How often, how fast


Upstream Internet bandwidth is a scarce commodity, as is computers' computational power. The software we tested all allow various measures of throttling upstream (and sometimes downstream) bandwidth use, but most have poor controls over scheduling active times for backups.

Most of the software lets you choose one or more of these parameters, time of day to start making backups, time of day to stop making backups, how many minutes of idle time before starting a backup, how much processor power to use while backing up, bandwidth limits for upstream traffic, frequency of backups.

Software that looks to start backups when your computer is idle uses either or both minutes of inactivity and CPU usage, as thresholds to start backing up or unthrottle a backup to full speed. Some software lets you set a maximum percentage of CPU usage that the program can occupy, too.

As with other factors, no two backup packages offer the same options. And unlike desktop backup software, you can't schedule different sets of backup files if you wanted, say, a critical set of folders to be archived every four hours, while music and movies are uploaded only on weekends. This is a terrible omission, having been available for local backups since at least the early 1990s, but unfortunately common to all the tested offerings.

Jungle Disk offers the closest option: you can set up multiple backup volumes, which are essentially like folders at Amazon's S3 and Rackspace, and each can have its own backup selection and schedule.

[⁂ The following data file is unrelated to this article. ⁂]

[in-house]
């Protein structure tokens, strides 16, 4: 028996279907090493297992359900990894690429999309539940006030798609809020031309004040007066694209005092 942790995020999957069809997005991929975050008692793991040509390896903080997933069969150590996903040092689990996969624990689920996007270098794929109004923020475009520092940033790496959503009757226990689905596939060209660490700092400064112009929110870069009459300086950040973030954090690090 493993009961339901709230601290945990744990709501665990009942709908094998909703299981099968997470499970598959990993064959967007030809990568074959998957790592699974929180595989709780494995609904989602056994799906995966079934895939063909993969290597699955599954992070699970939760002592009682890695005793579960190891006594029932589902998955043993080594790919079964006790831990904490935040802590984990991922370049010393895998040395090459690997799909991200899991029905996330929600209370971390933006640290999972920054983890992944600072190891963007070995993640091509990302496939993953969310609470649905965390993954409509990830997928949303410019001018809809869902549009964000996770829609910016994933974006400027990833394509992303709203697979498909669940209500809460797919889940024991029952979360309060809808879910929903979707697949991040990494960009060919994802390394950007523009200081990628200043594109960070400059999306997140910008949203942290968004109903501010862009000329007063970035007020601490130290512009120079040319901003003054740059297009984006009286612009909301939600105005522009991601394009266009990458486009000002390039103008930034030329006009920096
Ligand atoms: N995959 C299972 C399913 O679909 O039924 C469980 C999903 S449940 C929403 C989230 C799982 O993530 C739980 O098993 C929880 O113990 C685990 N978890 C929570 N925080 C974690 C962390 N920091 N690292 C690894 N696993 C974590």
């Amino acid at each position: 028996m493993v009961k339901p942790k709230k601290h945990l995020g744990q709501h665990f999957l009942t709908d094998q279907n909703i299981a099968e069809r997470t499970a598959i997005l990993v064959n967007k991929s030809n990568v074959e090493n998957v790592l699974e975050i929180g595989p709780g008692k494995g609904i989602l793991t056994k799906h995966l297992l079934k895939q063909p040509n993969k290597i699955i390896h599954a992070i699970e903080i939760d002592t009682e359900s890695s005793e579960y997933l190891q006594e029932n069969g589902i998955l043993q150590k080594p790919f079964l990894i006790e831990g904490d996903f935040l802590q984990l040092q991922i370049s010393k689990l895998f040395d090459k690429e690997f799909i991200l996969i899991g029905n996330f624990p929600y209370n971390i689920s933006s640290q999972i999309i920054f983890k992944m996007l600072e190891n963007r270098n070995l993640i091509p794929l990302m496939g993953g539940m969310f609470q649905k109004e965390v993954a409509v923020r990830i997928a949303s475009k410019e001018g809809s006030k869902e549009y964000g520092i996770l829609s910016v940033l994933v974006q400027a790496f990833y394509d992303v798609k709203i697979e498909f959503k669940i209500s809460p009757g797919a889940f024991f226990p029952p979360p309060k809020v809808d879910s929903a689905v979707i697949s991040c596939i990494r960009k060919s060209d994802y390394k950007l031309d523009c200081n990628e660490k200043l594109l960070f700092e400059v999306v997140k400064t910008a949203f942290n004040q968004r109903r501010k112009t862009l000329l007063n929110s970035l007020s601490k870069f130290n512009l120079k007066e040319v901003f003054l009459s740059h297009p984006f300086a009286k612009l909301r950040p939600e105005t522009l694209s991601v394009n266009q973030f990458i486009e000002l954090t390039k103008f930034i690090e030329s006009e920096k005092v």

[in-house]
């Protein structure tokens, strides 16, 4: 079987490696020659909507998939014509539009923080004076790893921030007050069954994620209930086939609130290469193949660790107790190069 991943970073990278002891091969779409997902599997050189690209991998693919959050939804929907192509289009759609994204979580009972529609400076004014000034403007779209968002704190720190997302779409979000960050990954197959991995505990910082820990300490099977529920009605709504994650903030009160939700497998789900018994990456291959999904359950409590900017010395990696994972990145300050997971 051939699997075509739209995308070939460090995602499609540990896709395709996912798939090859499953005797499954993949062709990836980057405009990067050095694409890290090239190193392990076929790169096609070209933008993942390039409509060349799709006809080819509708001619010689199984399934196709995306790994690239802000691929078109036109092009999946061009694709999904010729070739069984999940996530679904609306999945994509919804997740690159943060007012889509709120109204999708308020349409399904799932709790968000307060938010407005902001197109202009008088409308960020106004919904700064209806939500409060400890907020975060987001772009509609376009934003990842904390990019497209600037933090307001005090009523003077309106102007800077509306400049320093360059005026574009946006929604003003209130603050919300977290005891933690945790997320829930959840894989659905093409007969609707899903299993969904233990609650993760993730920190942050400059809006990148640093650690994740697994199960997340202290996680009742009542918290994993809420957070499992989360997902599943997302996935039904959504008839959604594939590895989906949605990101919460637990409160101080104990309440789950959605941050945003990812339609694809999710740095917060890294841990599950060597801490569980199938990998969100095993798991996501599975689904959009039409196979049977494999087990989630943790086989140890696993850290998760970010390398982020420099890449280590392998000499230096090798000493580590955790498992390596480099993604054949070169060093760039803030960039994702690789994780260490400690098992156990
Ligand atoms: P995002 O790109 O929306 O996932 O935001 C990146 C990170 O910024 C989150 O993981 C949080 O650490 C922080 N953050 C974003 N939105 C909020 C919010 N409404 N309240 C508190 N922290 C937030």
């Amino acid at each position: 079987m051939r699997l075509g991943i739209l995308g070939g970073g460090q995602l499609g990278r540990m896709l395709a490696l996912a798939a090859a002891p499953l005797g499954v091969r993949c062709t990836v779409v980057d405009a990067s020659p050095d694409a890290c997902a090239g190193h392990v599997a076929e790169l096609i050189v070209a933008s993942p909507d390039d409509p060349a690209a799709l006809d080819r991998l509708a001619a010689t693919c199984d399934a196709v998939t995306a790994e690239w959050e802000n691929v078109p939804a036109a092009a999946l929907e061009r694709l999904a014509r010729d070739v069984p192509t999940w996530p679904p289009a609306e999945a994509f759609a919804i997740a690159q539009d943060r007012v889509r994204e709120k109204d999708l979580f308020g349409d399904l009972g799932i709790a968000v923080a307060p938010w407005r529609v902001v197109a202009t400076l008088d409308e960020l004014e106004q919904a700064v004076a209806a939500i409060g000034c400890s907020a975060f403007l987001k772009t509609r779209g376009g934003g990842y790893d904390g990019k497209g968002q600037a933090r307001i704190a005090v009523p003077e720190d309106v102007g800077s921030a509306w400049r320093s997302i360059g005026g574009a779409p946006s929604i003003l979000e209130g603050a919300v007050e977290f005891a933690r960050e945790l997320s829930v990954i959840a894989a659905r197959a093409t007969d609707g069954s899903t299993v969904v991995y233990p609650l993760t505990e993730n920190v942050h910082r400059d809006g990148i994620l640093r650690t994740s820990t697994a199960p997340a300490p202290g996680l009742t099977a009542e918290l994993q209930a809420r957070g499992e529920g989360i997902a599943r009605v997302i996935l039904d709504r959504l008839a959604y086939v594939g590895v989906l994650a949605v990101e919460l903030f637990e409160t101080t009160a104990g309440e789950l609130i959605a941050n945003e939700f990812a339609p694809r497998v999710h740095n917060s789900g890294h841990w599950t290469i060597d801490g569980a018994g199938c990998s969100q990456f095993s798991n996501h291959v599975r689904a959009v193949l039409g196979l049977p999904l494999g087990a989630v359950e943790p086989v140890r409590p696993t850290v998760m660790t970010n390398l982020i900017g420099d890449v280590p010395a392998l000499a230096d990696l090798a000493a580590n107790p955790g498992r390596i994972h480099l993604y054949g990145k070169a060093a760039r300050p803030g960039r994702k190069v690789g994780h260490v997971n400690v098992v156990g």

No package lets you set what should be a perfectly common and reasonable schedule: back up outside work hours and on weekends for office systems, and back up during work hours and overnight at home. The closest is SpiderOak, which lets you select days of the week (you can select or omit days, but the software only can start a backup at a particular time of day).

Carbonite


Backblaze and Carbonite lack the ability to schedule or limit backups to specific times of day, and can't monitor a Mac for activity. Both programs let you set some kind of lower usage priority, but it's fixed no matter what time of day or what you're doing. Carbonite's control is simply Lower Priority; Backblaze and SpiderOak at least let you specify network bandwidth. SpiderOak only lets you specific a start time, but not a stop time.

Backblaze has the unique option of testing your connection via its Web site, which then reports the maximum amount of data that you could send per day at the current unthrottled rate. In my case, at the time I tested, it was 13GB. This should be de rigueur for all backup services, since it requires little effort and improves a customer's understanding of how to plan backups. Most services show a status bar or window with progress and an estimate of time remaining.

The other four services let you set a specific network speed for uploading files and blocks; Jungle Disk lets you set the downstream rate as well. CrashPlan can halt backups, running only during a specified period, while iDrive, Mozy, and Jungle Disk only allow throttling to a lower bandwidth rate outside of defined backup periods during idle times. You can throttle to a very low rate, but you can't choose to halt backups.

All of the services have large to moderate room for improvement in scheduling. Filling a broadband pipe during the wrong time, while leaving it empty during idle times, defeats the purpose of Internet backups. Providing a simple structure, allowing multiple entries to tie backup sets to times of day and throughput speeds, would dramatically enhance each package.

None of the services can prioritize backups based on a goal size for a month, either, which can be an issue with bandwidth caps, already imposed by Comcast (250GB per month, inbound and outbound combined), and with other service providers rolling them out in test markets. This would likely affect you only for an initial backup, but hosted backups should reflect the current broadband market's limits.